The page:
Bradley Manning Acquitted of Aiding the Enemy, Found Guilty of Violating Espionage Act

By Shar Adams
Shar Adams
Shar Adams
July 30, 2013 Updated: August 3, 2013

Bradley Manning was acquitted of aiding the enemy after leaking over 700,000 classified military documents to Wikileaks. The charge was the most serious of 21 counts. It carried a possible life sentence without parole.

The judge, Army Col. Denise Lind, deliberated for about 16 hours over three days before reaching her decision in a case that drew worldwide attention as supporters hailed Manning as a whistleblower. The U.S. government called him an anarchist computer hacker and attention-seeking traitor.

Manning stood and faced the judge as she read the decision. She didn’t explain her verdict, but said she would release detailed written findings. She didn’t say when she would do that.

Manning was, however, convicted of five espionage counts, five theft charges, a computer fraud charge and other military infractions.

Among the more specific counts, he was found guilty of wantonly causing intelligence to be published on the Internet, and guilty of an espionage act violation for leaking the Collateral Murder video. 

Manning was found guilty of 20 counts total. He faces a maximum sentencing of 136 years in jail.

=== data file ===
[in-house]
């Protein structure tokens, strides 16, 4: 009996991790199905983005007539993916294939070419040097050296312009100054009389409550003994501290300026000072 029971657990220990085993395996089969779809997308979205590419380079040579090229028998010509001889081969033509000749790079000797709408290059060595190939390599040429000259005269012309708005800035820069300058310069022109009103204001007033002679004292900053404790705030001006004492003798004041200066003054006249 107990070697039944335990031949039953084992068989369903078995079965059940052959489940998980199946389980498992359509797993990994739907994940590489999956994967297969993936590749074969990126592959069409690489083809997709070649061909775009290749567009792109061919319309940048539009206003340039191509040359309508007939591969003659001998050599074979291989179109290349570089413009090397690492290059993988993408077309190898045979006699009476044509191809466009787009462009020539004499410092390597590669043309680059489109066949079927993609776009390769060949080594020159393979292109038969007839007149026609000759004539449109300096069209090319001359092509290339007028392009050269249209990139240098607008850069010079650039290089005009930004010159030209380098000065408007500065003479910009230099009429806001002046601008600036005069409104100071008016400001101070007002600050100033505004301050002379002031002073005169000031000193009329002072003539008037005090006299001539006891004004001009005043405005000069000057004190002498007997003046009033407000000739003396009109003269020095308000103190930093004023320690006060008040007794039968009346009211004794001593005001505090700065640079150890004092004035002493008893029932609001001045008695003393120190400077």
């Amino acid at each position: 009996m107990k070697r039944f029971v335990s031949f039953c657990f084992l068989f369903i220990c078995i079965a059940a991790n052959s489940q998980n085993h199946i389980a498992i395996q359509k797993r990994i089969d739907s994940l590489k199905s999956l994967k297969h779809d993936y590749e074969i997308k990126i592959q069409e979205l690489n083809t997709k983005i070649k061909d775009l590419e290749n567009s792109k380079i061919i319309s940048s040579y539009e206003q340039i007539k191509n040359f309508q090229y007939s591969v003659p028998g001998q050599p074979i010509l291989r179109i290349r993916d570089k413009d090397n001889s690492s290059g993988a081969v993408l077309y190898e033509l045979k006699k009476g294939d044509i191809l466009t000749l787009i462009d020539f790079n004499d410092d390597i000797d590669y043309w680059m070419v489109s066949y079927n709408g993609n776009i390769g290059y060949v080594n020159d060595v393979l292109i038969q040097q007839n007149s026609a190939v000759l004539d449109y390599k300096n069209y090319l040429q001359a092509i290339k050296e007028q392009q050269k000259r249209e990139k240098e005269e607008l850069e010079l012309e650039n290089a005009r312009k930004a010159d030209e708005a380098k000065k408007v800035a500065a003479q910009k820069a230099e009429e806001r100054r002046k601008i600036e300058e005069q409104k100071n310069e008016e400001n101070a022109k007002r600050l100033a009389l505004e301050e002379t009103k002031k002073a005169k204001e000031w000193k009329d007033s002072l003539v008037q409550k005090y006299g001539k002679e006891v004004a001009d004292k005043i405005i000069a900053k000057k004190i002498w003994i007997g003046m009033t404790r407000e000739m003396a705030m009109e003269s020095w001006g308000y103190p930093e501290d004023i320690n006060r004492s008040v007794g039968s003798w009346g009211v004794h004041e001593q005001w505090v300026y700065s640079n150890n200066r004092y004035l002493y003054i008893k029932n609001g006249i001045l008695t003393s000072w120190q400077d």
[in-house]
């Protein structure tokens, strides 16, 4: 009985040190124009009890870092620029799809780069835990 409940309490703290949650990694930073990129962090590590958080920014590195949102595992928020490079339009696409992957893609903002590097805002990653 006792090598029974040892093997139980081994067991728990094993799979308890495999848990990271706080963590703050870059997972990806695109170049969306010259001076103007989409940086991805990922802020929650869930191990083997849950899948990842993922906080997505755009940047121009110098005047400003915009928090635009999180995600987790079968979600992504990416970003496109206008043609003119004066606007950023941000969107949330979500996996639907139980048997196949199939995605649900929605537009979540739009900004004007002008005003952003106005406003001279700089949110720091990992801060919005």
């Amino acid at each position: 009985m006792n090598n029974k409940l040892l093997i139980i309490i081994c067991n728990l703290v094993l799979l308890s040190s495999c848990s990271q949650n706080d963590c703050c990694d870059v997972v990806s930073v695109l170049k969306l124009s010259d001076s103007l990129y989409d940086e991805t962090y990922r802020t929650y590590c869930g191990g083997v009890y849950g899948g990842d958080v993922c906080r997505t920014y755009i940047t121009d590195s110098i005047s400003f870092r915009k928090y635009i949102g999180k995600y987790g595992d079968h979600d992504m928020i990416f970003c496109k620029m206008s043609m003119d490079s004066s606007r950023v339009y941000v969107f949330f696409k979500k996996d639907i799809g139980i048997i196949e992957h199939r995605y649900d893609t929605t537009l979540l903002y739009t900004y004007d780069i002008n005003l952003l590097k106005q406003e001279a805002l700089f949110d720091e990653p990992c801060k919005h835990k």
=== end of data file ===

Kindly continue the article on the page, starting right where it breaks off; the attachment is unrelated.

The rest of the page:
Manning pleaded guilty earlier this year to lesser offenses that could have brought him 20 years behind bars, yet the government continued to pursue the original, more serious charges.

Manning was a private in the Army working in information technology when he accessed classified U.S. files and leaked them to Wikileaks, which subsequently published them online and through several media outlets.

Sentencing for Manning will be at 9:30 a.m. on July 31, according to Bret Baier. 

The State Department had no comment on the ruling, referring journalist Hannah Allam to the Department of Defense, which hasn’t issued a statement as of yet.

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In closing arguments last week the prosecution and defense teams had focused on Manning’s character.

The prosecution refuted the defense’s line that Manning was a whistlebower, painting the young private as an attention seeker with “evil intent.” According to prosecutors, he knowingly leaking information to Wikileaks so that it that would get into enemy hands.

“He was a traitor, a traitor who understood the value of compromised information in the hands of the enemy and took deliberate steps to ensure that they, along with the world, received it,” said Army prosecutor Maj. Ashden Fein.

Manning’s lead defense attorney David Coombs, accused the prosecution of taking Manning’s words out of context to create a negative image.

“He’s not seeking attention. He’s saying he’s willing to accept the price,” for his actions, Coombs said.

“That is a whistleblower, period. That is somebody who wants to inform the American public.”

The Associated Press contributed to this report

Shar Adams